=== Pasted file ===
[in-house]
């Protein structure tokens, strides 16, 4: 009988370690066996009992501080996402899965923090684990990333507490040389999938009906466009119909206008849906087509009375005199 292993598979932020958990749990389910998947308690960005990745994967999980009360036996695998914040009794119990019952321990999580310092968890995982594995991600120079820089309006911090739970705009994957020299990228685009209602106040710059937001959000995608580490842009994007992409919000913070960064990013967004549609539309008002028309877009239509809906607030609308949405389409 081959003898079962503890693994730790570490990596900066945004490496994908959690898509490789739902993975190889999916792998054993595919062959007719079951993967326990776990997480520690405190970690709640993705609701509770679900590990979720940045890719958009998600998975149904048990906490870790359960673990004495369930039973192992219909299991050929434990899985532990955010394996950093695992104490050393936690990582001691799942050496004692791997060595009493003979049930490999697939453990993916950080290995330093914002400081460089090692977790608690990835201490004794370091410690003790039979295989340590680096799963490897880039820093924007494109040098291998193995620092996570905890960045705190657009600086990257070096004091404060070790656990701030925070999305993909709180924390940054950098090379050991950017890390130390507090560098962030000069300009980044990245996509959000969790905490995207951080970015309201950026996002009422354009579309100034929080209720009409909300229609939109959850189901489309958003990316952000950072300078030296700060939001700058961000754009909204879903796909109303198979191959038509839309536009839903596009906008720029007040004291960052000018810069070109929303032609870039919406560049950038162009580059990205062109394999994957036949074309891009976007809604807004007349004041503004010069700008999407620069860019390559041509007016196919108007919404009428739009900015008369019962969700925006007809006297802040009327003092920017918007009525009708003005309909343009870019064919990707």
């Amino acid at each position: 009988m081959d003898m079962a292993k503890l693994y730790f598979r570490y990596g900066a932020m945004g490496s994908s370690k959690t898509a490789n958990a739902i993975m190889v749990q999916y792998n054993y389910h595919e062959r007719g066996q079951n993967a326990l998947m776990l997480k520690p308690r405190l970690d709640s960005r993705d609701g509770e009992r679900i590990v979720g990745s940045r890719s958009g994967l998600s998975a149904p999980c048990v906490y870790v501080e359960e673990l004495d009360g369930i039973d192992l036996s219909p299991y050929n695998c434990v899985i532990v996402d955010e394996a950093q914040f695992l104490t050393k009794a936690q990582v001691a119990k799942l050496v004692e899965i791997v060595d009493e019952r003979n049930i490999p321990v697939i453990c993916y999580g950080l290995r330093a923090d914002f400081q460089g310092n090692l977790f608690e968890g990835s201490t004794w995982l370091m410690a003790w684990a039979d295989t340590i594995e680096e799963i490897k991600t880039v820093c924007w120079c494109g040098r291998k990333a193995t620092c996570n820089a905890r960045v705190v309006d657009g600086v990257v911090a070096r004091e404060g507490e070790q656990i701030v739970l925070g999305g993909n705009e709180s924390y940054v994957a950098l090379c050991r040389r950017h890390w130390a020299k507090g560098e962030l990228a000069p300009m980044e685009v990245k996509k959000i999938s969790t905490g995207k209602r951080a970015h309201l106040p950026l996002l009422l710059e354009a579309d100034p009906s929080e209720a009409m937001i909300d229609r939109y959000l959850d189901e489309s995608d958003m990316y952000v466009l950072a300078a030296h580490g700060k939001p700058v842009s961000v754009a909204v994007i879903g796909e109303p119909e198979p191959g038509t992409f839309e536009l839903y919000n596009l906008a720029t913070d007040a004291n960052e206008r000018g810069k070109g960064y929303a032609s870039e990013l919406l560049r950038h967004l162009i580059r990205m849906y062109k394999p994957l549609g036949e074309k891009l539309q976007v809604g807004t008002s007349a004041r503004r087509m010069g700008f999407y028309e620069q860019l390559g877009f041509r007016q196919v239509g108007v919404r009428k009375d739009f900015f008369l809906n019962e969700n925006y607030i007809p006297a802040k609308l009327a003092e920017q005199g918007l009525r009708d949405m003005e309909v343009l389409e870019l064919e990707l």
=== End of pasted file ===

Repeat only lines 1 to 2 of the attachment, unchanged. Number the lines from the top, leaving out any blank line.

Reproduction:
[in-house]
């Protein structure tokens, strides 16, 4: 009988370690066996009992501080996402899965923090684990990333507490040389999938009906466009119909206008849906087509009375005199 292993598979932020958990749990389910998947308690960005990745994967999980009360036996695998914040009794119990019952321990999580310092968890995982594995991600120079820089309006911090739970705009994957020299990228685009209602106040710059937001959000995608580490842009994007992409919000913070960064990013967004549609539309008002028309877009239509809906607030609308949405389409 081959003898079962503890693994730790570490990596900066945004490496994908959690898509490789739902993975190889999916792998054993595919062959007719079951993967326990776990997480520690405190970690709640993705609701509770679900590990979720940045890719958009998600998975149904048990906490870790359960673990004495369930039973192992219909299991050929434990899985532990955010394996950093695992104490050393936690990582001691799942050496004692791997060595009493003979049930490999697939453990993916950080290995330093914002400081460089090692977790608690990835201490004794370091410690003790039979295989340590680096799963490897880039820093924007494109040098291998193995620092996570905890960045705190657009600086990257070096004091404060070790656990701030925070999305993909709180924390940054950098090379050991950017890390130390507090560098962030000069300009980044990245996509959000969790905490995207951080970015309201950026996002009422354009579309100034929080209720009409909300229609939109959850189901489309958003990316952000950072300078030296700060939001700058961000754009909204879903796909109303198979191959038509839309536009839903596009906008720029007040004291960052000018810069070109929303032609870039919406560049950038162009580059990205062109394999994957036949074309891009976007809604807004007349004041503004010069700008999407620069860019390559041509007016196919108007919404009428739009900015008369019962969700925006007809006297802040009327003092920017918007009525009708003005309909343009870019064919990707």